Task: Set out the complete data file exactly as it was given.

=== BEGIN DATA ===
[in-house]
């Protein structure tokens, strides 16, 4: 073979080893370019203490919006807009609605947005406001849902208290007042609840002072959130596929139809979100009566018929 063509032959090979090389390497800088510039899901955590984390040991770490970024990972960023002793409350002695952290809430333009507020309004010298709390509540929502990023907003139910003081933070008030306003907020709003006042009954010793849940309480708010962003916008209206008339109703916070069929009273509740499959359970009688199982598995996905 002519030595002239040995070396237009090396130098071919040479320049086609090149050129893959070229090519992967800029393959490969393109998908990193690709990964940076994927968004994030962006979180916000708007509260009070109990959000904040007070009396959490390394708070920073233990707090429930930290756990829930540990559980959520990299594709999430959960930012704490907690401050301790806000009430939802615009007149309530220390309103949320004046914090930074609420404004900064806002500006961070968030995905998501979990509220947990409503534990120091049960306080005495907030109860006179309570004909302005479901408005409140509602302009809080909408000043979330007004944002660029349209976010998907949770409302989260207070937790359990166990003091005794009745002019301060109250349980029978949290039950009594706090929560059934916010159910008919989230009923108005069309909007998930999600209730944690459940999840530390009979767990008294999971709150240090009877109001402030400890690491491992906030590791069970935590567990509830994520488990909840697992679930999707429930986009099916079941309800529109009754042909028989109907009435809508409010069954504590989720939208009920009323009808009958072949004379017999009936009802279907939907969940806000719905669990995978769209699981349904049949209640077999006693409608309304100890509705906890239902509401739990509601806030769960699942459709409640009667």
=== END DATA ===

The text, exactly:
[in-house]
């Protein structure tokens, strides 16, 4: 073979080893370019203490919006807009609605947005406001849902208290007042609840002072959130596929139809979100009566018929 063509032959090979090389390497800088510039899901955590984390040991770490970024990972960023002793409350002695952290809430333009507020309004010298709390509540929502990023907003139910003081933070008030306003907020709003006042009954010793849940309480708010962003916008209206008339109703916070069929009273509740499959359970009688199982598995996905 002519030595002239040995070396237009090396130098071919040479320049086609090149050129893959070229090519992967800029393959490969393109998908990193690709990964940076994927968004994030962006979180916000708007509260009070109990959000904040007070009396959490390394708070920073233990707090429930930290756990829930540990559980959520990299594709999430959960930012704490907690401050301790806000009430939802615009007149309530220390309103949320004046914090930074609420404004900064806002500006961070968030995905998501979990509220947990409503534990120091049960306080005495907030109860006179309570004909302005479901408005409140509602302009809080909408000043979330007004944002660029349209976010998907949770409302989260207070937790359990166990003091005794009745002019301060109250349980029978949290039950009594706090929560059934916010159910008919989230009923108005069309909007998930999600209730944690459940999840530390009979767990008294999971709150240090009877109001402030400890690491491992906030590791069970935590567990509830994520488990909840697992679930999707429930986009099916079941309800529109009754042909028989109907009435809508409010069954504590989720939208009920009323009808009958072949004379017999009936009802279907939907969940806000719905669990995978769209699981349904049949209640077999006693409608309304100890509705906890239902509401739990509601806030769960699942459709409640009667």